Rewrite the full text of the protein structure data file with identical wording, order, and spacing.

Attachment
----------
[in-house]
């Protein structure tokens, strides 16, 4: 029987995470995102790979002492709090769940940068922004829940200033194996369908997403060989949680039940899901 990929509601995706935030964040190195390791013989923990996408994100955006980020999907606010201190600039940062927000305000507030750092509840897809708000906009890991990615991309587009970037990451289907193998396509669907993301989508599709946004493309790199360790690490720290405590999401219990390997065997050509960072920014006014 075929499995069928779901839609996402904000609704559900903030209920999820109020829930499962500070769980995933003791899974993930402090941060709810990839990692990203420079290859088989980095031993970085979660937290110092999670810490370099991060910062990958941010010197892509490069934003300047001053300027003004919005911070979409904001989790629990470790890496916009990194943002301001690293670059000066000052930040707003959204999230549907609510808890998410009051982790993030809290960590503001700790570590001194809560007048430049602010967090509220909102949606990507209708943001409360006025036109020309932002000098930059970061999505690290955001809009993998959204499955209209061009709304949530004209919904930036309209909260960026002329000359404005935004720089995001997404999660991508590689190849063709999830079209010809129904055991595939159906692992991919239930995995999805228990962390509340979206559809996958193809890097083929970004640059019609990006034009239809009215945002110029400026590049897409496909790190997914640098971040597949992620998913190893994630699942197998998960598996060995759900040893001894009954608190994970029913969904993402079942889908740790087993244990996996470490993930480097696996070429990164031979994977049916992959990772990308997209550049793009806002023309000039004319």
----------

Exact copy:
[in-house]
């Protein structure tokens, strides 16, 4: 029987995470995102790979002492709090769940940068922004829940200033194996369908997403060989949680039940899901 990929509601995706935030964040190195390791013989923990996408994100955006980020999907606010201190600039940062927000305000507030750092509840897809708000906009890991990615991309587009970037990451289907193998396509669907993301989508599709946004493309790199360790690490720290405590999401219990390997065997050509960072920014006014 075929499995069928779901839609996402904000609704559900903030209920999820109020829930499962500070769980995933003791899974993930402090941060709810990839990692990203420079290859088989980095031993970085979660937290110092999670810490370099991060910062990958941010010197892509490069934003300047001053300027003004919005911070979409904001989790629990470790890496916009990194943002301001690293670059000066000052930040707003959204999230549907609510808890998410009051982790993030809290960590503001700790570590001194809560007048430049602010967090509220909102949606990507209708943001409360006025036109020309932002000098930059970061999505690290955001809009993998959204499955209209061009709304949530004209919904930036309209909260960026002329000359404005935004720089995001997404999660991508590689190849063709999830079209010809129904055991595939159906692992991919239930995995999805228990962390509340979206559809996958193809890097083929970004640059019609990006034009239809009215945002110029400026590049897409496909790190997914640098971040597949992620998913190893994630699942197998998960598996060995759900040893001894009954608190994970029913969904993402079942889908740790087993244990996996470490993930480097696996070429990164031979994977049916992959990772990308997209550049793009806002023309000039004319």